Holy Cow Tractor Pulling Team

Tractor pulling

Truck and Tractor pulling, also known as power pulling, is a motorsport competition, popular in America, Europe (especially in the Netherlands), Australia and Brazil, which requires modified tractors to pull a heavy sledge (sled) along a 35 ft wide and length of 100 meter or 300 ft+ track, with the winner being the tractor that pulls the sledge farthest. The sport is known as the world's most powerful motorsport, due to the multi-engined modified tractor pullers. All tractors, in their respective classes, pull a set weight in the sledge. When a tractor gets to the end of the 100 metre (300 feet) track this is known as a "full pull". When more than one tractor completes the course, more weight is added to the sledge, and those competitors that went past 300 feet will have a pull-off; the winner is the one who can pull the sledge the farthest. The sledge is known as a weight transfer sled. This means that as it is pulled down the track, the weight is transferred (linked with gears to the sledge’s wheels) from over the rear axles and towards the front of the sledge. In front of the rear wheels, there is a "pan". This is essentially a metal plate and as the weight moves over this the resistance builds. The further the tractor pulls the sledge, the harder it gets. The most powerful tractors, such as those in the 4.5 modified class in Europe, can produce over 10,000 bhp. A tractor is an engineering vehicle specifically designed to deliver a high tractive effort (or torque) at slow speeds, for the purposes of hauling a trailer or machinery used in agriculture or construction. Most commonly, the term is used to describe a farm vehicle that provides the power and traction to mechanize agricultural tasks, especially (and originally) tillage, but now days a great variety of tasks. Agricultural implements may be towed behind or mounted on the tractor, and the tractor may also provide a source of power if the implement is mechanised. The word tractor was taken from Latin, being the agent noun of trahere "to pull".[1][2] The first recorded use of the word meaning "an engine or vehicle for pulling wagons or ploughs" occurred in 1901, displacing the earlier term "traction engine" (1859). Heavy equipment refers to heavy-duty vehicles, specially designed for executing construction tasks, most frequently ones involving earthwork operations. They are also known as, construction equipment, construction plant, earth movers, engineering vehicles, or simply equipment. They usually comprise five equipment systems: implement, traction, structure, power train, control and information.[1] Heavy equipment functions through the mechanical advantage of a simple machine, the ratio between input force applied and force exerted is multiplied.[2] Currently most equipment use hydraulic drives as a primary source of motion. As used in mechanical engineering, the term tractive force is the pulling or pushing force exerted by a vehicle on another vehicle or object. The term tractive effort is synonymous with tractive force, and is often used in railway engineering to describe the pulling or pushing capability of a locomotive. The published tractive force value for any vehicle may be theoretical—that is, calculated from known or implied mechanical properties—or obtained via testing under controlled conditions. The discussion herein covers the term's usage in mechanical applications in which the final stage of the power transmission system is one or more wheels in frictional contact with a roadway or railroad track.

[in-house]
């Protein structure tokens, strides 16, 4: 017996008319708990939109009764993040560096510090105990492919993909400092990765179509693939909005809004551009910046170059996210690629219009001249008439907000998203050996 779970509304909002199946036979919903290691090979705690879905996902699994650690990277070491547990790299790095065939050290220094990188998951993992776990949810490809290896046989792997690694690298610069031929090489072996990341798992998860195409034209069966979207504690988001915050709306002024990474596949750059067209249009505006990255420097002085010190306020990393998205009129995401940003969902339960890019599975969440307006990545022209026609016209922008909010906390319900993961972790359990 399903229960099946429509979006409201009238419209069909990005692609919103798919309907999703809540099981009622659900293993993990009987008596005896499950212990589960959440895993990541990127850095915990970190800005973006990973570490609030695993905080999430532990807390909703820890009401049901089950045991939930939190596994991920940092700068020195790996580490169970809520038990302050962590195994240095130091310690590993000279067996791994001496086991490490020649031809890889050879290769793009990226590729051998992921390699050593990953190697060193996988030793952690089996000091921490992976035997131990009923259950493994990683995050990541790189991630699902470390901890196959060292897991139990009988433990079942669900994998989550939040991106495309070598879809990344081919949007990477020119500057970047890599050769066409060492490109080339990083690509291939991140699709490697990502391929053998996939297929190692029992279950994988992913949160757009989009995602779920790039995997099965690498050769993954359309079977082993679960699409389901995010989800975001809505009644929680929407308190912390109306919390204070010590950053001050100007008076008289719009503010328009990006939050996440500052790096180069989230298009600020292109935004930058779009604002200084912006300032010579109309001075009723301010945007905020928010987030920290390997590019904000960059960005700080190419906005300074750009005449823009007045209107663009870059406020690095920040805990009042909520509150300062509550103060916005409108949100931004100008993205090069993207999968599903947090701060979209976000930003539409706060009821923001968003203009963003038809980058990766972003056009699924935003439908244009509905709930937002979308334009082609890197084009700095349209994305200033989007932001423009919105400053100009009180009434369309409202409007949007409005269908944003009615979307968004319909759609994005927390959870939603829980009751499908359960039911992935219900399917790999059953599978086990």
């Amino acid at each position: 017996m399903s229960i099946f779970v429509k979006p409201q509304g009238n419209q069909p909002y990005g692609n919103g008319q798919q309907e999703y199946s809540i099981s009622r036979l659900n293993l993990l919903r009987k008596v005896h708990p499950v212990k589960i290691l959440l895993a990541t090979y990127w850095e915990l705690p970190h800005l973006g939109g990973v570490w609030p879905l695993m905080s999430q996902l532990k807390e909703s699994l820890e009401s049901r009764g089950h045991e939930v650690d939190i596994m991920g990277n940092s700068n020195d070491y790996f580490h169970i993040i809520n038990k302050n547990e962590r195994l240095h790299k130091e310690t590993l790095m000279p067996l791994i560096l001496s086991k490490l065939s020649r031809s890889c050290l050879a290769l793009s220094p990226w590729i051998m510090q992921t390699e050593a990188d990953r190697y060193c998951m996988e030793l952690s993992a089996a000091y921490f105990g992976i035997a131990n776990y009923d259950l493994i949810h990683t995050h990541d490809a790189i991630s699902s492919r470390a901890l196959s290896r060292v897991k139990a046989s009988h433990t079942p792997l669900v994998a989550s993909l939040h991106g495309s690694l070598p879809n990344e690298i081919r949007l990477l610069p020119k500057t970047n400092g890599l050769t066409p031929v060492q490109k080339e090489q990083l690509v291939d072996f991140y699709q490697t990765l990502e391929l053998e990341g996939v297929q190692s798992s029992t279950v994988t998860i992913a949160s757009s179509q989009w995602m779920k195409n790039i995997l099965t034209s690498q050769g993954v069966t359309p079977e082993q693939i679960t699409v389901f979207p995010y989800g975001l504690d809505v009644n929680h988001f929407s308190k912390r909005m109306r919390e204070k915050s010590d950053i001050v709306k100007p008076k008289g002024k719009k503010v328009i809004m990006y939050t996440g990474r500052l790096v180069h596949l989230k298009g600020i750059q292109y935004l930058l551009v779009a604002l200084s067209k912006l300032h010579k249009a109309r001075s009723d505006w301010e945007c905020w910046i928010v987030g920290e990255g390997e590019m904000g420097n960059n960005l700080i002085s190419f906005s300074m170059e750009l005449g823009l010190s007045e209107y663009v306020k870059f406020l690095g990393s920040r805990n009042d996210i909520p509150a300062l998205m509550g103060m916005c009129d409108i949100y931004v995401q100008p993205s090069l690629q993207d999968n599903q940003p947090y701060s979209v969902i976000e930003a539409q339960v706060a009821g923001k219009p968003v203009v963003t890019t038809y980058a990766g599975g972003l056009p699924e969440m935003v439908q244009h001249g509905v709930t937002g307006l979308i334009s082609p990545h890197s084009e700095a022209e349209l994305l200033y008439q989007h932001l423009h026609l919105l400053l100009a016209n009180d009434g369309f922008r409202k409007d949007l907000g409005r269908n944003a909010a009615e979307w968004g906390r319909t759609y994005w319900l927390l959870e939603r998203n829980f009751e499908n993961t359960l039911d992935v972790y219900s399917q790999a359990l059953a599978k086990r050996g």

C.O.W. Systems